Security Testing: Everything but the pentest

When most think of a security test, it conjures images of Hollywood-style hacking. For those who work in the software industry, it still conjures images of an employee or contractor attempting to hack “for good” so that the flaws can be fixed before a bad actor finds them. I want to talk about the other stuff. The rest of the work that goes into testing for security that isn’t a tool-assisted investigation of a live (or live-like) deployment of the software.

The Application Under Test

Let’s start by describing a deployment that we’d like to test.

|     Application Container      |
|                                |
|  |--------------------------|  |
|  |       Application        |  |
|  |  |------------|          |  |
|  |  | |------------|        |  |
|  |  |-| |------------|      |  |
|  |    |-| |------------|    |  |
|  |      |-| Dependency |    |  |
|  |        |------------|    |  |
|  |                          |  |
|  |  |--------------------|  |  |
|  |  |  Application Code  |  |  |
|  |  |--------------------|  |  |
|  |--------------------------|  |
|                                |
|  |--------------------------|  |
|  |     Operating System     |  |
|  |--------------------------|  |

This is a single application container, based on an upstream base OS container plus our application under test. The application is bespoke code that exposes and API, and has dependencies. Here’s an example repository:

Knowing the Risks

Looking at the architecture above, there are a few obvious risks:

  • The application code is vulnerable
  • A dependency of the application is vulnerable
  • The operating system of the container is vulnerable

Note that this precludes the operating system of the container runner, or the version of the container runtime - those are part of the production environment, and whilst they could and should be considered before production deployment, are only truly testable in deployment.

Each of these identified risks are independently security testable and the risks addressable as pre-deployment activities. This doesn’t guarantee that a pentest won’t find problems, but it does mean it won’t find anything stupid.

Testing Application Dependencies

OWASP Dependency Check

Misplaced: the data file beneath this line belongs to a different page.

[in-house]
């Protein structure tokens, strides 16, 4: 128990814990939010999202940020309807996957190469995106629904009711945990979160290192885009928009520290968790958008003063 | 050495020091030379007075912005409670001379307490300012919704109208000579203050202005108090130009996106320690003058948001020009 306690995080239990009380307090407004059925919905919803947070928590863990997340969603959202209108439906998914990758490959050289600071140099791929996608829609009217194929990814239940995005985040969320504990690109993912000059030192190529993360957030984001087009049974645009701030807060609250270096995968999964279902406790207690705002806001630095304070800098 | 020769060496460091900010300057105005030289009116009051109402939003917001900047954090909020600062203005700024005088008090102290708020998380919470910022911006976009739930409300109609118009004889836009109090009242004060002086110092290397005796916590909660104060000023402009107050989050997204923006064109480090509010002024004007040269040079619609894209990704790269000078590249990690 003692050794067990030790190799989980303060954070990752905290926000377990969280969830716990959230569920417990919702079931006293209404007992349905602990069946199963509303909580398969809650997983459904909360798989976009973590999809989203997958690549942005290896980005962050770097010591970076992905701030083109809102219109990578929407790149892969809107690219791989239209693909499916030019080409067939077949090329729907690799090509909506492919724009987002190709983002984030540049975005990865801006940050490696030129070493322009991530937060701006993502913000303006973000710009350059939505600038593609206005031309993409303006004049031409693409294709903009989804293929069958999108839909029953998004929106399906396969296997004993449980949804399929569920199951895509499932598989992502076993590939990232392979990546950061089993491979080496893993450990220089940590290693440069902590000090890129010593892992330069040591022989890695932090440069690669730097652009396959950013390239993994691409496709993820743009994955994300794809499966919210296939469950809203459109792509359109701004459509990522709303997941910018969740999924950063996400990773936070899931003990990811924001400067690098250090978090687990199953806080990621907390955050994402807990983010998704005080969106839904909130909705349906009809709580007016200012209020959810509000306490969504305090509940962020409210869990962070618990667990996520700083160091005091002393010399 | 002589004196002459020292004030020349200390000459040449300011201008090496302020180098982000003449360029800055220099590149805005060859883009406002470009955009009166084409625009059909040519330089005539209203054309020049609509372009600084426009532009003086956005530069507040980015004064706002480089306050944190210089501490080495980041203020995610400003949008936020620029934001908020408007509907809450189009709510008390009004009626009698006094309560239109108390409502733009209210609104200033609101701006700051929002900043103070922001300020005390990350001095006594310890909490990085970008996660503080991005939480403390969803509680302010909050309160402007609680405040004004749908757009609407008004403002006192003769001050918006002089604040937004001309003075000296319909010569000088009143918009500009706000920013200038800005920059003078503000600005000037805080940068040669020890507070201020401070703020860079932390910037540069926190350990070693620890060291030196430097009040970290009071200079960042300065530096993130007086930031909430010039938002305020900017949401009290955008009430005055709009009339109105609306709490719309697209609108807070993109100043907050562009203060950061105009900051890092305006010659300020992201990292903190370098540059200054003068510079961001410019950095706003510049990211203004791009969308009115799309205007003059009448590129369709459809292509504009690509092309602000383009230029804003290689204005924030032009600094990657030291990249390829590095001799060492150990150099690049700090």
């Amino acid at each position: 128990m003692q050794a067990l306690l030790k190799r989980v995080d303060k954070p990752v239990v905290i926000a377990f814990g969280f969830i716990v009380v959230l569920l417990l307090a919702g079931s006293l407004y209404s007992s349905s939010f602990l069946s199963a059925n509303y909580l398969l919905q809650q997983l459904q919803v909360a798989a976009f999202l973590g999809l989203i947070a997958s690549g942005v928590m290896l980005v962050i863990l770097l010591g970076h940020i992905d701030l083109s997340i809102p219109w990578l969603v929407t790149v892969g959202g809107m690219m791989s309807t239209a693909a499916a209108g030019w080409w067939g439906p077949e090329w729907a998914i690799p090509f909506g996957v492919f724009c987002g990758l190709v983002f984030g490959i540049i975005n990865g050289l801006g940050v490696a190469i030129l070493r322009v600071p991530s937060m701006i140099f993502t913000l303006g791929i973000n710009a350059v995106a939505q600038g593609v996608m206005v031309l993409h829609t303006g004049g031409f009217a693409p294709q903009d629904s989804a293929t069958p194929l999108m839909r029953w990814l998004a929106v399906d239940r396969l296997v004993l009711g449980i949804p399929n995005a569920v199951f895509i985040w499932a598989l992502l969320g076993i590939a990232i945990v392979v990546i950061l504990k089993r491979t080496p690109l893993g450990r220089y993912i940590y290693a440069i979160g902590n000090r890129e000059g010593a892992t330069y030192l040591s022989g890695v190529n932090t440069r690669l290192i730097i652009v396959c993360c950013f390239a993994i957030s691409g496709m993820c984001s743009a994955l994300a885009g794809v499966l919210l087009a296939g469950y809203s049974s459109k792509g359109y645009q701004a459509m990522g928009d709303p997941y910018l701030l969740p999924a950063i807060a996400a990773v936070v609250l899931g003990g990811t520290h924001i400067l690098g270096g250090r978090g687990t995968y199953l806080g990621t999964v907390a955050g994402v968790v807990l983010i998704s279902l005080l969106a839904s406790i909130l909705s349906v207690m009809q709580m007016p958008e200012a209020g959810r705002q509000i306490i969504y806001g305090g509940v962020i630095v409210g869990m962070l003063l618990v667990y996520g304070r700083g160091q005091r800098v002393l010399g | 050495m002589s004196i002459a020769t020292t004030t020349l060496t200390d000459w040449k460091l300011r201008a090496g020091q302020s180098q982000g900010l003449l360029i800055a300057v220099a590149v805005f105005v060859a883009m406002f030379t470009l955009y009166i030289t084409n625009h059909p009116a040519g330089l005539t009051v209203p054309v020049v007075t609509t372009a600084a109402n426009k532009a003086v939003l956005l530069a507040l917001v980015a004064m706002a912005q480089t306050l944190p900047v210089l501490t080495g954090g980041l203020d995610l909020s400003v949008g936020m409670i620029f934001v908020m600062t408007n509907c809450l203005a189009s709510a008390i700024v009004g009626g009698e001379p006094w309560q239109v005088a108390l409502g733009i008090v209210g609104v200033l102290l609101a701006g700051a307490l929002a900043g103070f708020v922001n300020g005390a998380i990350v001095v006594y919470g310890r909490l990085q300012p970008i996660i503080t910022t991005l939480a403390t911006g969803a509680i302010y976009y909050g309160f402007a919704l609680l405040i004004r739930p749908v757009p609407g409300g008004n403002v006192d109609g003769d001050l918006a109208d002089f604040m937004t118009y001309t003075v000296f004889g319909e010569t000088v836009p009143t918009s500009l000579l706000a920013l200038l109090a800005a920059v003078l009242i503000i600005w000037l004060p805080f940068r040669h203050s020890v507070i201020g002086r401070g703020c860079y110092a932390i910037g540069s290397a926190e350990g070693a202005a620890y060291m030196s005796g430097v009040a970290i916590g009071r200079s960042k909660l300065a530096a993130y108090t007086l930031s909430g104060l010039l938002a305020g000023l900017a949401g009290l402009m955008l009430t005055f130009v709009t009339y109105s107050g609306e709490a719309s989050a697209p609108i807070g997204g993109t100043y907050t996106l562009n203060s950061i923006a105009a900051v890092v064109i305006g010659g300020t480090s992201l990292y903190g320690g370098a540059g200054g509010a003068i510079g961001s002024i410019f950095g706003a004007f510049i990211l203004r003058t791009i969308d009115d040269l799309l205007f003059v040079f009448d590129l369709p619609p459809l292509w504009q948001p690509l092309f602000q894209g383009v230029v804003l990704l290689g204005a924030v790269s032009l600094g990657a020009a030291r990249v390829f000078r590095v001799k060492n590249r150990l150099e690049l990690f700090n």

Plenty of tooling exists to test dependencies. One of the most popular of these is OWASP Dependency-Check.

This can either be downloaded from their webpage, or installed via a package manager (e.g. brew install dependency-check).

For our example repository, we can run:

git clone [email protected]:EBTPT/spring-boot-hello-world.git
cd spring-boot-hello-world
mvn package
dependency-check -s .

This will generate a file named dependency-check-report.html which lists all of the vulnerable dependencies.

OWASP Dependency Check in Maven

Instead of relying on a local tool being downloaded or installed, you can add the dependency check to be run via maven.

Add the following to the build plugins within the POM:


Then run mvn verify to see the same page generated in the “target” directory. There are further configuration options in the Dependency-Check Documentation.

GitHub Dependabot Alerts

Rather than keep dependencies local, moving the scanning into CI has value. You don’t need active development or humans running commands. CI means that every build will include a dependency scan. In the previous step we added dependency scanning to Maven, and we could easily have added the mvn verify command as an additional step (or in lieu of an imaginary mvn package).

GitHub offers a further level of ease to this, where instead of requiring either active development or scheduled builds to enable the scan to occur, it constantly monitors dependencies in the background and offers alerts and solutions.

To switch it on, visit the Security settings of a project and enable it. To try this on the example project, you’ll need to fork it first.

Screenshot of Github Security settings

Screenshot of Github Security settings

Enable all three to get alerts and automated fixes.

Remediations for dependency problems

Except when using Dependabot in GitHub to generate PRs for updates, remediation for these is often just a case of bumping numbers in the POM or other dependency management file in your source code. The trickiest part can be finding the correct dependency to bump, since the vulnerability may be in a dependency of a dependency of a dependency.

It’s worth noting that just because a vulnerability is known, it might not always have a fix. Perhaps the fix is still in progress, or the software could be abandoned. It’s also possible that the vulnerability is “by design”, for example “eval” style tools intentionally allow execution of arbitrary strings, and it’s how they’re used that lead to whether it’s a genuine vulnerability.